It's easy to excite crowds at the University of Tennessee's Thompson-Boling Arena, which serves as home court for the basketball coach Pat Summitt, and her Lady Volunteers. The 24,000-seat arena's operators understand that precise audio is crucial to keeping fans at a fever pitch, and depends on Symetrix SymNet digital signal processing to keep everybody moving.
Mark Lowrance, president of AV design firm, Lowrance Sound Company of Union City, TN, commented, "SymNet allows me to be completely confident in the audio processing system that we designed for such a well-attended facility. After one entire season of SymNet, we've had zero problems."
With great athletic action pretty much guaranteed at every contest at UT's Thompson-Boling Arena, Symetrix SymNet ensures that the sound will always add to the intense atmosphere.
Originally built in the early 1980s, the arena was forced to replace the failing system front end as both the UT men's and women's basketball teams reached national prominence. With a need for a full 196 output channels, 12 inputs, and massive processing power, Lowrance knew from experience that the control, flexibility, and sound quality of the SymNet DSP solution was ideal. In all, 18 1RU SymNet Express Cobra units were specified, allowing Lowrance and his team to replace five racks full of equipment with a more efficient 2-rack system front end.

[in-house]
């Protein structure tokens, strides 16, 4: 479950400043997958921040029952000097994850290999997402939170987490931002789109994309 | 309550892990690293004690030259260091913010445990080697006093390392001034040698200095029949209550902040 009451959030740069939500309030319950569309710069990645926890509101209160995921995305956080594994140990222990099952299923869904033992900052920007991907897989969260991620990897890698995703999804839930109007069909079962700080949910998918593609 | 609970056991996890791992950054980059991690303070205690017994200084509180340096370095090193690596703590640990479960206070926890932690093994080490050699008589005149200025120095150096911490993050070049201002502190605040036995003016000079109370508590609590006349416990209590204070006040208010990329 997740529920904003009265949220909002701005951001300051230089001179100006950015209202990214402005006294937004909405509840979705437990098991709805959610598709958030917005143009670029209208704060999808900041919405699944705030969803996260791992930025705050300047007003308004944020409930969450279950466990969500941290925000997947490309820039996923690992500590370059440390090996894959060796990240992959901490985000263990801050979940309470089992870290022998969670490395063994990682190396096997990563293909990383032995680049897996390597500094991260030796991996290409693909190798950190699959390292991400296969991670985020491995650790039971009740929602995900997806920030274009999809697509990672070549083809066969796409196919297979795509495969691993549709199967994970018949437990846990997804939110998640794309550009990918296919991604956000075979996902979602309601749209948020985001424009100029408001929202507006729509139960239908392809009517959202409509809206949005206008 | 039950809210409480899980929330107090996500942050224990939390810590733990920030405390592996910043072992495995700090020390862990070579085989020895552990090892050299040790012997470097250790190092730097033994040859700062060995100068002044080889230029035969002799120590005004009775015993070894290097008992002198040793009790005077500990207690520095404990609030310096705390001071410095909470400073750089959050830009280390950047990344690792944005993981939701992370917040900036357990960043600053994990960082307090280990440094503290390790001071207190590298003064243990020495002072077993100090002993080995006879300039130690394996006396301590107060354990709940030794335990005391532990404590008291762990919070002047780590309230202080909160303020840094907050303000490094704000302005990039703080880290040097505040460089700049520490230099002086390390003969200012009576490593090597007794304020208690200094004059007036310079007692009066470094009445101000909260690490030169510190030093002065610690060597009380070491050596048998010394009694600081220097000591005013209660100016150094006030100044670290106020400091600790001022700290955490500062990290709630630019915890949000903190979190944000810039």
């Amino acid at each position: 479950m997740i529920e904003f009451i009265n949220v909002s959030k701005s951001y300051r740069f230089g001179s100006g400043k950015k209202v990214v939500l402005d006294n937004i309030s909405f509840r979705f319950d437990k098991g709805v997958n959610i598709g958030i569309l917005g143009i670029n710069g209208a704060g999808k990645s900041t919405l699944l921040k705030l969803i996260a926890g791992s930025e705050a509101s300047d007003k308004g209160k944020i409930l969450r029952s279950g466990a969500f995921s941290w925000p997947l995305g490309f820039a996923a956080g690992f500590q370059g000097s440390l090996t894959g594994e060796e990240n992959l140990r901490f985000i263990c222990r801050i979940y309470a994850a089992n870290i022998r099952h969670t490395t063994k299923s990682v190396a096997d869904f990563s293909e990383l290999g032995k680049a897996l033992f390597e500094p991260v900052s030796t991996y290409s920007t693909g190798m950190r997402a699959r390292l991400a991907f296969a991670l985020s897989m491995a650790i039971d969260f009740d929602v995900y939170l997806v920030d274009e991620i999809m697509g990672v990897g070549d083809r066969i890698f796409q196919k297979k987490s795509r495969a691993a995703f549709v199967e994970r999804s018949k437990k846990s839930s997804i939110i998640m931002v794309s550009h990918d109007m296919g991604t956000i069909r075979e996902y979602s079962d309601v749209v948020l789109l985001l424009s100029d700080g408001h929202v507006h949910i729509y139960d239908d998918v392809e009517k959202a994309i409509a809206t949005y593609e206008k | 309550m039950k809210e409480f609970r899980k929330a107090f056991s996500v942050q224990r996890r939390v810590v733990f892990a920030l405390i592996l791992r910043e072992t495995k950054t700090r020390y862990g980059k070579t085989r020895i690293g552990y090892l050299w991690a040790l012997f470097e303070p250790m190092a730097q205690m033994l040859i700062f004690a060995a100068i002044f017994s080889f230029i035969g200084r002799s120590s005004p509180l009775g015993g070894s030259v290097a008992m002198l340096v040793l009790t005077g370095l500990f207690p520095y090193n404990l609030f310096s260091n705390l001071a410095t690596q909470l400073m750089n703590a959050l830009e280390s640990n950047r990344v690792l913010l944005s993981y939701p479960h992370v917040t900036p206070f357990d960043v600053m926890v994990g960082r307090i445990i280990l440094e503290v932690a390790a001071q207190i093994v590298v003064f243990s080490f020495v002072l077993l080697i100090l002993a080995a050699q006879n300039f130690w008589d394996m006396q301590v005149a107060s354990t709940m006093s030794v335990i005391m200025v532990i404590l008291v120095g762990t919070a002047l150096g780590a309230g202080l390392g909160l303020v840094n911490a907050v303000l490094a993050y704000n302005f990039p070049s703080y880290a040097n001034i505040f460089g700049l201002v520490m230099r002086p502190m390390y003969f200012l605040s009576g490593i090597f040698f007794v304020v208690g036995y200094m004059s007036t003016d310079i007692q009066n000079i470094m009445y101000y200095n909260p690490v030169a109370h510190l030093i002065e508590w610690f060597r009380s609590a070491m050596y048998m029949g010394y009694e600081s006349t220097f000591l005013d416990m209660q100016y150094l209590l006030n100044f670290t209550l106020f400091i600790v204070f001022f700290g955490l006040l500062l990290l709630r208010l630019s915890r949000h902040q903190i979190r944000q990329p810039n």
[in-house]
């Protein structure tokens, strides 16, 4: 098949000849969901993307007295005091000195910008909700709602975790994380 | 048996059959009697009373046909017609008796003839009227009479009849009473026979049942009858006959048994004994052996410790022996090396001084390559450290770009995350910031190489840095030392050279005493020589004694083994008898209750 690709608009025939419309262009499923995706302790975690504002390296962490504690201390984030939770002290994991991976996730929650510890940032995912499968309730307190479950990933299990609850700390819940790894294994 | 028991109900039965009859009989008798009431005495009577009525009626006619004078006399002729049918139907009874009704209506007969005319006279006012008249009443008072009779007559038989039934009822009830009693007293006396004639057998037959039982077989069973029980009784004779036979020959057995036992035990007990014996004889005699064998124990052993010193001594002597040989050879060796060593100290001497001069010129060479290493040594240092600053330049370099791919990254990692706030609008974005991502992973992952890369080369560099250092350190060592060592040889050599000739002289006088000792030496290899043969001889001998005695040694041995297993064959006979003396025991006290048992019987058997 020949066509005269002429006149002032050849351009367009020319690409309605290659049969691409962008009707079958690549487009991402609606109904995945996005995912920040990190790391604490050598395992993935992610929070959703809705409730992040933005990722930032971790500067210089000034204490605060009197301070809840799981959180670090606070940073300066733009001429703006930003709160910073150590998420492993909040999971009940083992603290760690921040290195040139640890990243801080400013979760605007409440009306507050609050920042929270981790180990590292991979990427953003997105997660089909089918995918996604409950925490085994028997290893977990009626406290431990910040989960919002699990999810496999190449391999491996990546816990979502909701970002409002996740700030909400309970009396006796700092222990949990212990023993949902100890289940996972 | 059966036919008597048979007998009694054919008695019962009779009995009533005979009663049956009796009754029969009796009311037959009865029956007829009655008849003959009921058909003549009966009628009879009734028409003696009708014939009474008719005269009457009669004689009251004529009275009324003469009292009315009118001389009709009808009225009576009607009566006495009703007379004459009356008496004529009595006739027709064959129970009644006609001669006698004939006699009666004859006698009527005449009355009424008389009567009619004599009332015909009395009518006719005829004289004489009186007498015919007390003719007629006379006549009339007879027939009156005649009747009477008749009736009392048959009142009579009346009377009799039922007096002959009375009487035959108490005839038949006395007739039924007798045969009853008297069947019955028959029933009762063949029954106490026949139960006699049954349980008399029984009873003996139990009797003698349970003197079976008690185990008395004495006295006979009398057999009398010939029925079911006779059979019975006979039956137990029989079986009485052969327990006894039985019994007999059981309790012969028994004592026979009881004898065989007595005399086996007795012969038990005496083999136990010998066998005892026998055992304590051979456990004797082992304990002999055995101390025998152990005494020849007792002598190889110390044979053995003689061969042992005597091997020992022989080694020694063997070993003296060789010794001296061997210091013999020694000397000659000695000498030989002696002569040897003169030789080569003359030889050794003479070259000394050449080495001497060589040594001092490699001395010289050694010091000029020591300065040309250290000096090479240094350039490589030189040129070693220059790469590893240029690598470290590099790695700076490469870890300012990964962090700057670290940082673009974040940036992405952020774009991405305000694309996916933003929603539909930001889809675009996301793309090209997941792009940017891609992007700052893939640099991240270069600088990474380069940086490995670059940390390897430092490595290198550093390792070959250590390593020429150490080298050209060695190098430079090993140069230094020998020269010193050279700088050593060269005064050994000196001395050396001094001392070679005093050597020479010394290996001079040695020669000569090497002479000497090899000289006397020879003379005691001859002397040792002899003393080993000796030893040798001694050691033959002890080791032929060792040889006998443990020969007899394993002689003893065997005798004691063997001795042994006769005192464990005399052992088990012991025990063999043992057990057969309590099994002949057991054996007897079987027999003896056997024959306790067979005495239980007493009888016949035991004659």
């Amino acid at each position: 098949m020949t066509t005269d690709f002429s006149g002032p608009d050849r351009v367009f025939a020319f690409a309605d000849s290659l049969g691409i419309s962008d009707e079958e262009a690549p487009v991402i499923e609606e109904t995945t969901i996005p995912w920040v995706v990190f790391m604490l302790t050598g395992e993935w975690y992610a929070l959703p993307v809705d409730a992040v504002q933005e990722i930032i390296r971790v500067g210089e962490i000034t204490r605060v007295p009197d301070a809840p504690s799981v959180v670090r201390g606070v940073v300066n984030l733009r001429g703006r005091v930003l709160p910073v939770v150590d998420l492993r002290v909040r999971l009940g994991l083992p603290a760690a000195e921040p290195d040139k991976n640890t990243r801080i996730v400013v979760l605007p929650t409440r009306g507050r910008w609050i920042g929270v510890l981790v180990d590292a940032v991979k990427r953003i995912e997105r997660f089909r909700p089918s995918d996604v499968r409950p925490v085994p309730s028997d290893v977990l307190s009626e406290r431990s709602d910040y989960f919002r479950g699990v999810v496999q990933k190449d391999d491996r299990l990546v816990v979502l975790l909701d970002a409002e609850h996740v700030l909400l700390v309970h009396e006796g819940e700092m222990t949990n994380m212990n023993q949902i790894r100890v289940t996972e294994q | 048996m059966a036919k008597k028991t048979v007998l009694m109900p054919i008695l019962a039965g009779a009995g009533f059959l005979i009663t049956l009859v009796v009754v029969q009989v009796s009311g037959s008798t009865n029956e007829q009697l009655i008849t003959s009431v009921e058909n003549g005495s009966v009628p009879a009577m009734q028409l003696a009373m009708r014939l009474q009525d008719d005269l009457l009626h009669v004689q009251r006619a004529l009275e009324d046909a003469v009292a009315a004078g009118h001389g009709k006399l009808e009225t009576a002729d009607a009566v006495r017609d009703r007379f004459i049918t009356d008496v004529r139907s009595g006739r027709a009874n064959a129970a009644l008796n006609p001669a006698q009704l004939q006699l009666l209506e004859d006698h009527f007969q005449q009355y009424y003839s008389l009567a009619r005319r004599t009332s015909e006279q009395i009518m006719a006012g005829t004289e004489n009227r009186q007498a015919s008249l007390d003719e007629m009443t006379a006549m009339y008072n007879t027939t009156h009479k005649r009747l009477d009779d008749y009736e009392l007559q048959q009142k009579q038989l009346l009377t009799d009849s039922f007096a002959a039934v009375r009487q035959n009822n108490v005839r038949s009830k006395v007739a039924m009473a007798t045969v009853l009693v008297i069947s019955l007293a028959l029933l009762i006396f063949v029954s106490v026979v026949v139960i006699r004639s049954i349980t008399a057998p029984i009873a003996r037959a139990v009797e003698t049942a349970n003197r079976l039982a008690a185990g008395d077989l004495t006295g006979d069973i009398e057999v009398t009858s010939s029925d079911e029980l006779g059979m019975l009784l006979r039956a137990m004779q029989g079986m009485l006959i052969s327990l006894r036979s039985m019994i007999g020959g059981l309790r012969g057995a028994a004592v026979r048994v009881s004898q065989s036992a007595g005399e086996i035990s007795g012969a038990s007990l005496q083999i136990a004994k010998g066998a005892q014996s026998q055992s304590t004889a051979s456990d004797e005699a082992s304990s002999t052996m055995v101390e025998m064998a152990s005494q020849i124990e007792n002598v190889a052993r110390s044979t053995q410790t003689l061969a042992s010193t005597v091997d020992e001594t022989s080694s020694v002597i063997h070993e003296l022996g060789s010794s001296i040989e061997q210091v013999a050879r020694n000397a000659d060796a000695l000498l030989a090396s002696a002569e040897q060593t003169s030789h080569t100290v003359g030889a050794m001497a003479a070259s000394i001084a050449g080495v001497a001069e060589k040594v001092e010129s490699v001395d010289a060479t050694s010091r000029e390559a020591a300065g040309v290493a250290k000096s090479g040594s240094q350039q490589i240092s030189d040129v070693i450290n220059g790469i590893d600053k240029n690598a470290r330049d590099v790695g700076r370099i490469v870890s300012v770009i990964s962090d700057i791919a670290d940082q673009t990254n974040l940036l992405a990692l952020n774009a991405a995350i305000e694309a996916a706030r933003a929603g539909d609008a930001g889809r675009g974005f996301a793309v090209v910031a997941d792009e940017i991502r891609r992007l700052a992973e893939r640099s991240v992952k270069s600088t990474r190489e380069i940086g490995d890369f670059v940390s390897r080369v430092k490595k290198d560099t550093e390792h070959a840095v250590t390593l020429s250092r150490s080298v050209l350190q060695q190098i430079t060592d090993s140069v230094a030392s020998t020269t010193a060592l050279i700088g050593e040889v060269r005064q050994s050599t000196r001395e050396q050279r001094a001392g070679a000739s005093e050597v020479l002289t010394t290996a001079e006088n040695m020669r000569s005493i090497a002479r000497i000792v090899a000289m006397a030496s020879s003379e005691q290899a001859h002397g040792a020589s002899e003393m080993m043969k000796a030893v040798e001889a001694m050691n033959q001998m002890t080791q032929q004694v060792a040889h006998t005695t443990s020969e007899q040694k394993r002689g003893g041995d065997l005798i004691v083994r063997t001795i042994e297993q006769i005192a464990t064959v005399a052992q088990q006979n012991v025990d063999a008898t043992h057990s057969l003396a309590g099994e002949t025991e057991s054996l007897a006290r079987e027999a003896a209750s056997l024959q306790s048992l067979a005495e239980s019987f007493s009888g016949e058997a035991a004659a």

Working on Ethernet and CobraNet networks in conjunction with existing Electro-Voice speakers, Crown amps, and a Crest 8 x 32 console, SymNet's processing, based on four SHARC floating-point DSP chips, 24-bit A/D and D/A converters and a dynamic range of 110 dB, delivers the clear sound quality that Thompson-Boling Arena's environment demands.
Symetrix's commitment to complete support was also a key factor in Lowrance's specification of SymNet. "This was a big project with a short timeframe and a great deal of challenges," he noted.
Lowrance said, "SymNet did exactly what I needed, giving me distributed processing, audio fidelity, and networking with solid reliability at the core."